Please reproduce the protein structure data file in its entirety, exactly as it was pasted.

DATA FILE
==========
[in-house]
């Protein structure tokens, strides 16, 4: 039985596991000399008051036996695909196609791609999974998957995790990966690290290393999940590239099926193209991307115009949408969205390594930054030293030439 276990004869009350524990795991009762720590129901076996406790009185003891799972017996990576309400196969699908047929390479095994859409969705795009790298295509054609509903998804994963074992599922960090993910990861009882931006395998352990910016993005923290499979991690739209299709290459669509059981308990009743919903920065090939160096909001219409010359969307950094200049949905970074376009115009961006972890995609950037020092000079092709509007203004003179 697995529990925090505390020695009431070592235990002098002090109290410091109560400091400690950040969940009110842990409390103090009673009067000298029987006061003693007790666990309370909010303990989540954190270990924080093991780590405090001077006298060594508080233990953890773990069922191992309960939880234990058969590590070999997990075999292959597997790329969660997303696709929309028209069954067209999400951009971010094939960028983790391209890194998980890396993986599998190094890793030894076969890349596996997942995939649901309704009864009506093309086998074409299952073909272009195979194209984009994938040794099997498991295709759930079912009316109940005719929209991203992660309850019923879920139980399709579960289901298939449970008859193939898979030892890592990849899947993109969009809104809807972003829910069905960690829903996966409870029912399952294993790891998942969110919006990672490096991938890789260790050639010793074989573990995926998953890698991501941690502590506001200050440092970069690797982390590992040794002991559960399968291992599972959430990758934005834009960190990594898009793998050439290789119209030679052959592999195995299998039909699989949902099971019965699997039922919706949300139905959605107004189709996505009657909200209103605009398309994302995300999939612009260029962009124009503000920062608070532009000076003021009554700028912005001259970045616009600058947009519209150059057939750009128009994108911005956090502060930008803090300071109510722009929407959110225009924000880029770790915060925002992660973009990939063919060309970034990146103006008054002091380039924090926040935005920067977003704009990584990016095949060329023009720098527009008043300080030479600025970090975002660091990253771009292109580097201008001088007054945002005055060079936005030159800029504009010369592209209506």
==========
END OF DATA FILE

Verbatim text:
[in-house]
């Protein structure tokens, strides 16, 4: 039985596991000399008051036996695909196609791609999974998957995790990966690290290393999940590239099926193209991307115009949408969205390594930054030293030439 276990004869009350524990795991009762720590129901076996406790009185003891799972017996990576309400196969699908047929390479095994859409969705795009790298295509054609509903998804994963074992599922960090993910990861009882931006395998352990910016993005923290499979991690739209299709290459669509059981308990009743919903920065090939160096909001219409010359969307950094200049949905970074376009115009961006972890995609950037020092000079092709509007203004003179 697995529990925090505390020695009431070592235990002098002090109290410091109560400091400690950040969940009110842990409390103090009673009067000298029987006061003693007790666990309370909010303990989540954190270990924080093991780590405090001077006298060594508080233990953890773990069922191992309960939880234990058969590590070999997990075999292959597997790329969660997303696709929309028209069954067209999400951009971010094939960028983790391209890194998980890396993986599998190094890793030894076969890349596996997942995939649901309704009864009506093309086998074409299952073909272009195979194209984009994938040794099997498991295709759930079912009316109940005719929209991203992660309850019923879920139980399709579960289901298939449970008859193939898979030892890592990849899947993109969009809104809807972003829910069905960690829903996966409870029912399952294993790891998942969110919006990672490096991938890789260790050639010793074989573990995926998953890698991501941690502590506001200050440092970069690797982390590992040794002991559960399968291992599972959430990758934005834009960190990594898009793998050439290789119209030679052959592999195995299998039909699989949902099971019965699997039922919706949300139905959605107004189709996505009657909200209103605009398309994302995300999939612009260029962009124009503000920062608070532009000076003021009554700028912005001259970045616009600058947009519209150059057939750009128009994108911005956090502060930008803090300071109510722009929407959110225009924000880029770790915060925002992660973009990939063919060309970034990146103006008054002091380039924090926040935005920067977003704009990584990016095949060329023009720098527009008043300080030479600025970090975002660091990253771009292109580097201008001088007054945002005055060079936005030159800029504009010369592209209506």